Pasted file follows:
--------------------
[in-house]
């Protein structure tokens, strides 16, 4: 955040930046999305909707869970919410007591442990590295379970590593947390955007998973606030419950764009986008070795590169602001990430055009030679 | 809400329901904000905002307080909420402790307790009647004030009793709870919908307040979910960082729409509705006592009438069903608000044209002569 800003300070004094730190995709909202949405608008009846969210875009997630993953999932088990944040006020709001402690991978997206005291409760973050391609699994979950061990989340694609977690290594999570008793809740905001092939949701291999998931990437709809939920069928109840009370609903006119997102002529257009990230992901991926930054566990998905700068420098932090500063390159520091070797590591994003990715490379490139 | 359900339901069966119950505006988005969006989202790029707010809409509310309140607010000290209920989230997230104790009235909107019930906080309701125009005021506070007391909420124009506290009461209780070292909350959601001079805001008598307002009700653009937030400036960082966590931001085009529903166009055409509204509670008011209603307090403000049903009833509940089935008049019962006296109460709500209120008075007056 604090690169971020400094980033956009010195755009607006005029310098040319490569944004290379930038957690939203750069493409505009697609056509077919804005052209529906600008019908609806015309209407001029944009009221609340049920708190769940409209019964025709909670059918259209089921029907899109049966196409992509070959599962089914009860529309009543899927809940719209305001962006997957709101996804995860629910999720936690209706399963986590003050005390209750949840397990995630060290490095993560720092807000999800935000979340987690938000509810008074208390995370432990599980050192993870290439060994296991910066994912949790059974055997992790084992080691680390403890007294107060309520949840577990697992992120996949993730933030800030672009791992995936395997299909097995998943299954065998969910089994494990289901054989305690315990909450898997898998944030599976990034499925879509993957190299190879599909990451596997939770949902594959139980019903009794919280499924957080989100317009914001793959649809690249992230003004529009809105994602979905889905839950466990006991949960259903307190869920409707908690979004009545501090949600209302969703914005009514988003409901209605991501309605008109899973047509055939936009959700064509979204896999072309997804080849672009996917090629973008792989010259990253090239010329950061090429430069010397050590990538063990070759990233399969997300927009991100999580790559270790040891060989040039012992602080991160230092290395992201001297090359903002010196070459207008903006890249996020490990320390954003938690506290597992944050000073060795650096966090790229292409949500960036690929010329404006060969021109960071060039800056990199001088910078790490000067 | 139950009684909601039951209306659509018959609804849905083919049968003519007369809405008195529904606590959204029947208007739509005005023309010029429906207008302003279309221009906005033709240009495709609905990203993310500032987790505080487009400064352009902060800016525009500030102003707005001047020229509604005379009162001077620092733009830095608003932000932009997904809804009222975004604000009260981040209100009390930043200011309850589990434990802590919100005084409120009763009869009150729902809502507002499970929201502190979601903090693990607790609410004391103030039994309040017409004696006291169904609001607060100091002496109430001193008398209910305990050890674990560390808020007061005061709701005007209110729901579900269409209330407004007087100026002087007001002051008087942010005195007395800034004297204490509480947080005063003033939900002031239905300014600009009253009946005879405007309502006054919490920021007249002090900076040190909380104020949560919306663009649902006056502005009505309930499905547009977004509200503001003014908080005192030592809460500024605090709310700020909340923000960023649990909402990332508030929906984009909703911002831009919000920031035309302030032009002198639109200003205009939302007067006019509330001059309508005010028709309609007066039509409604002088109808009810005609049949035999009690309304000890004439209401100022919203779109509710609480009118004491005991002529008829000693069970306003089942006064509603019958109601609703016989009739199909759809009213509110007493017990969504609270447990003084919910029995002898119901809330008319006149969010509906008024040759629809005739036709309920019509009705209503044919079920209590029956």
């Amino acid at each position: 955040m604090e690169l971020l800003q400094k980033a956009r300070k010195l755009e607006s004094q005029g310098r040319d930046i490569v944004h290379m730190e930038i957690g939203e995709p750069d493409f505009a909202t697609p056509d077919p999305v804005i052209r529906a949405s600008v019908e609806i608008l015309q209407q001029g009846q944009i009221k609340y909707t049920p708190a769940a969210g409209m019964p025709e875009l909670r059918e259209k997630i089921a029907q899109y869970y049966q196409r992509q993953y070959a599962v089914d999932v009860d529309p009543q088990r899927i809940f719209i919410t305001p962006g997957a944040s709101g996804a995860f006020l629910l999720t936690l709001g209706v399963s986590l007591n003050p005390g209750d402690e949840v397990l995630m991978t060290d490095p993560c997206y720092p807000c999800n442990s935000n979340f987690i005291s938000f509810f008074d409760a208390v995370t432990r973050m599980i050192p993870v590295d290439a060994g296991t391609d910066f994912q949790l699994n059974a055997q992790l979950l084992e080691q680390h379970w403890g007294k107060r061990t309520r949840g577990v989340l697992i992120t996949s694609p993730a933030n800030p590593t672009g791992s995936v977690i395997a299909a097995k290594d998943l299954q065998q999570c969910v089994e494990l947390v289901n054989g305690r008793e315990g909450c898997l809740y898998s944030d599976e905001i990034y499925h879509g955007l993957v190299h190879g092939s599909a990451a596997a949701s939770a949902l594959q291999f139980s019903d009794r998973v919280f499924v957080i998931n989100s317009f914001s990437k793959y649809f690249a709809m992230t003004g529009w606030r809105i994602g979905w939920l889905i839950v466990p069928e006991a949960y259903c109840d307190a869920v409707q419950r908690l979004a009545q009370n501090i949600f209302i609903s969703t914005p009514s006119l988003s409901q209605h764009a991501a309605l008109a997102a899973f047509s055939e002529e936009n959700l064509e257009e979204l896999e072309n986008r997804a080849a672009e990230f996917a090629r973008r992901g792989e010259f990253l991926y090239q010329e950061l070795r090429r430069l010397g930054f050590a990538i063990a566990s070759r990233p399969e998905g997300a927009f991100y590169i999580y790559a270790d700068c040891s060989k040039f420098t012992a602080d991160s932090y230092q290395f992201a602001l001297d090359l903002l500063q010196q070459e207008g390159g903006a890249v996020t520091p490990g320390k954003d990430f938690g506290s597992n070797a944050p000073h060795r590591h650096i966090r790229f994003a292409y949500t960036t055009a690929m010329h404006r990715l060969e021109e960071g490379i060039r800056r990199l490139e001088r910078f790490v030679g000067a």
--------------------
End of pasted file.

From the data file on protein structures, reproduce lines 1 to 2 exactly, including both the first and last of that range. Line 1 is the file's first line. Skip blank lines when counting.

[in-house]
């Protein structure tokens, strides 16, 4: 955040930046999305909707869970919410007591442990590295379970590593947390955007998973606030419950764009986008070795590169602001990430055009030679 | 809400329901904000905002307080909420402790307790009647004030009793709870919908307040979910960082729409509705006592009438069903608000044209002569 800003300070004094730190995709909202949405608008009846969210875009997630993953999932088990944040006020709001402690991978997206005291409760973050391609699994979950061990989340694609977690290594999570008793809740905001092939949701291999998931990437709809939920069928109840009370609903006119997102002529257009990230992901991926930054566990998905700068420098932090500063390159520091070797590591994003990715490379490139 | 359900339901069966119950505006988005969006989202790029707010809409509310309140607010000290209920989230997230104790009235909107019930906080309701125009005021506070007391909420124009506290009461209780070292909350959601001079805001008598307002009700653009937030400036960082966590931001085009529903166009055409509204509670008011209603307090403000049903009833509940089935008049019962006296109460709500209120008075007056 604090690169971020400094980033956009010195755009607006005029310098040319490569944004290379930038957690939203750069493409505009697609056509077919804005052209529906600008019908609806015309209407001029944009009221609340049920708190769940409209019964025709909670059918259209089921029907899109049966196409992509070959599962089914009860529309009543899927809940719209305001962006997957709101996804995860629910999720936690209706399963986590003050005390209750949840397990995630060290490095993560720092807000999800935000979340987690938000509810008074208390995370432990599980050192993870290439060994296991910066994912949790059974055997992790084992080691680390403890007294107060309520949840577990697992992120996949993730933030800030672009791992995936395997299909097995998943299954065998969910089994494990289901054989305690315990909450898997898998944030599976990034499925879509993957190299190879599909990451596997939770949902594959139980019903009794919280499924957080989100317009914001793959649809690249992230003004529009809105994602979905889905839950466990006991949960259903307190869920409707908690979004009545501090949600209302969703914005009514988003409901209605991501309605008109899973047509055939936009959700064509979204896999072309997804080849672009996917090629973008792989010259990253090239010329950061090429430069010397050590990538063990070759990233399969997300927009991100999580790559270790040891060989040039012992602080991160230092290395992201001297090359903002010196070459207008903006890249996020490990320390954003938690506290597992944050000073060795650096966090790229292409949500960036690929010329404006060969021109960071060039800056990199001088910078790490000067 | 139950009684909601039951209306659509018959609804849905083919049968003519007369809405008195529904606590959204029947208007739509005005023309010029429906207008302003279309221009906005033709240009495709609905990203993310500032987790505080487009400064352009902060800016525009500030102003707005001047020229509604005379009162001077620092733009830095608003932000932009997904809804009222975004604000009260981040209100009390930043200011309850589990434990802590919100005084409120009763009869009150729902809502507002499970929201502190979601903090693990607790609410004391103030039994309040017409004696006291169904609001607060100091002496109430001193008398209910305990050890674990560390808020007061005061709701005007209110729901579900269409209330407004007087100026002087007001002051008087942010005195007395800034004297204490509480947080005063003033939900002031239905300014600009009253009946005879405007309502006054919490920021007249002090900076040190909380104020949560919306663009649902006056502005009505309930499905547009977004509200503001003014908080005192030592809460500024605090709310700020909340923000960023649990909402990332508030929906984009909703911002831009919000920031035309302030032009002198639109200003205009939302007067006019509330001059309508005010028709309609007066039509409604002088109808009810005609049949035999009690309304000890004439209401100022919203779109509710609480009118004491005991002529008829000693069970306003089942006064509603019958109601609703016989009739199909759809009213509110007493017990969504609270447990003084919910029995002898119901809330008319006149969010509906008024040759629809005739036709309920019509009705209503044919079920209590029956």